There may be a new player in the semiconductor world, and it comes in the form of gallium-oxide technology. The material could assume a key role in improving electric vehicles, solar power, and other forms of renewable energy, according to Uttam Singisetti, PhD, associate professor of electrical engineering in University of Buffalo’s (UB) School of Engineering and Applied Sciences. He says, “We need electrical components with greater and more efficient power-handling capabilities. Gallium oxide opens new possibilities that we cannot achieve with existing semiconductors.”

The electronics industry is running out of ways to maximize silicon as a semiconductor, which is why researchers are exploring other materials such as silicon carbide, gallium nitride, and gallium oxide. Gallium oxide has poor thermal conductivity, but its bandgap (about 4.8 electron volts, or eV) exceeds that of silicon carbide (about 3.4 eV), gallium nitride (about 3.3 eV) and silicon (1.1 eV).

Bandgap measures how much energy is required to jolt an electron into a conducting state. Systems made with high-bandgap material can be thinner, lighter, and handle more power than systems consisting of materials with lower bandgaps. Also, high bandgap makes it possible to operate these systems at higher temperatures, reducing the need for bulky cooling systems.

5-µm-Wide Ga203 MOSFET

Professor Singisetti and his students (Ke Zang and Abhishek Vaidya) fabricated a metal-oxide-semiconductor field-effect transistor (MOSFET) made of gallium oxide that’s 5 µm wide. A sheet of paper is about 100 µm wide.

The transistor has a breakdown voltage of 1,850 V, which more than doubles the record for a gallium-oxide semiconductor, the researchers say. Breakdown voltage is the amount of electricity required to transform a material (in this case, gallium oxide) from an insulator to a conductor. The higher the breakdown voltage, the more power the device can handle.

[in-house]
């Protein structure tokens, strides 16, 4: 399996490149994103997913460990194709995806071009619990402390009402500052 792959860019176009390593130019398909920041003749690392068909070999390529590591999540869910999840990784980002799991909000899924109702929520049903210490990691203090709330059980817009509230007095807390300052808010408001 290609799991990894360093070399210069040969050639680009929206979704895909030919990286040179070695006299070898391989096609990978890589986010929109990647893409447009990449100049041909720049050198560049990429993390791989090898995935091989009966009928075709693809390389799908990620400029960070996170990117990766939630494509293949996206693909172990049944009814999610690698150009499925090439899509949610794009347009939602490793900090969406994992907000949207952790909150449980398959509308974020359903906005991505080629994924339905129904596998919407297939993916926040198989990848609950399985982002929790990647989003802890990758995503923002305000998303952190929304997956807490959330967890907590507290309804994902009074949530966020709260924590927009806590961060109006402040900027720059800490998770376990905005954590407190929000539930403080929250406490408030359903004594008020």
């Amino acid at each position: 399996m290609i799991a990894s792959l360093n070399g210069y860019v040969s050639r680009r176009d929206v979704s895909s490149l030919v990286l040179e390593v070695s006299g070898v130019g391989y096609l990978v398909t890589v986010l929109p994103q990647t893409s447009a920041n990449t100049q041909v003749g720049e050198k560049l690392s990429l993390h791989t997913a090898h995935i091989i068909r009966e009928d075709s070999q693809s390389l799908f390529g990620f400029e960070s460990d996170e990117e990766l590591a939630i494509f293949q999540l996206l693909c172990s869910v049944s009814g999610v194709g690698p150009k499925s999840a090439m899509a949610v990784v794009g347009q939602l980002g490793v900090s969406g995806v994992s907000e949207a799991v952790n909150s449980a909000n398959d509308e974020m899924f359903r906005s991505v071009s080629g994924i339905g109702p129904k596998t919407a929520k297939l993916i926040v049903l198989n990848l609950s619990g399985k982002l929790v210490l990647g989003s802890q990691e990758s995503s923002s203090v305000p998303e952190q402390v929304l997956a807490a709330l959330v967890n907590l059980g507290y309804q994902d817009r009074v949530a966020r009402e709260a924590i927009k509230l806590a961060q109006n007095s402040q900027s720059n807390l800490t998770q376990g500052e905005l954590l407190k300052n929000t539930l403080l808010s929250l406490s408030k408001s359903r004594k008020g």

Because of the transistor’s relatively large size, it’s not ideal for smartphones and other small gadgets, says Singisetti. But it could be useful for regulating energy flow in large-scale operations such as power plants that harvest solar and wind energy, as well as electric vehicles including cars, trains, and aircraft.

“We’ve been boosting the power-handling capabilities of transistors by adding more silicon. Unfortunately, that adds more weight, which decreases the efficiency of these devices,” says Singisetti. “Gallium oxide may allow us to reach, and eventually exceed, silicon-based devices while using less material. That could lead to lighter and more fuel-efficient electric vehicles.”

For that to happen, however, a few challenges must be addressed, he says. In particular, gallium-oxide-based systems must be designed in ways to overcome the materials’ low thermal conductivity.

This research was supported by the National Science Foundation, the State University of New York’s Materials and Advanced Manufacturing Network of Excellence, and the University at Buffalo Institute for Research and Education in eNergy, Environment and Water (RENEW).

More Gallium-Oxide Research

Other researchers are working with gallium oxide. In an article published in Applied Physics Letters, from AIP Publishing, authors Higashiwaki and Jessen outline a case for producing microelectronics using gallium oxide. The authors focus on field-effect transistors (FETs), devices that could greatly benefit from gallium oxide’s large critical electric field strength. a quality that Jessen said could enable the design of FETs with smaller geometries and aggressive doping profiles that would destroy any other FET material.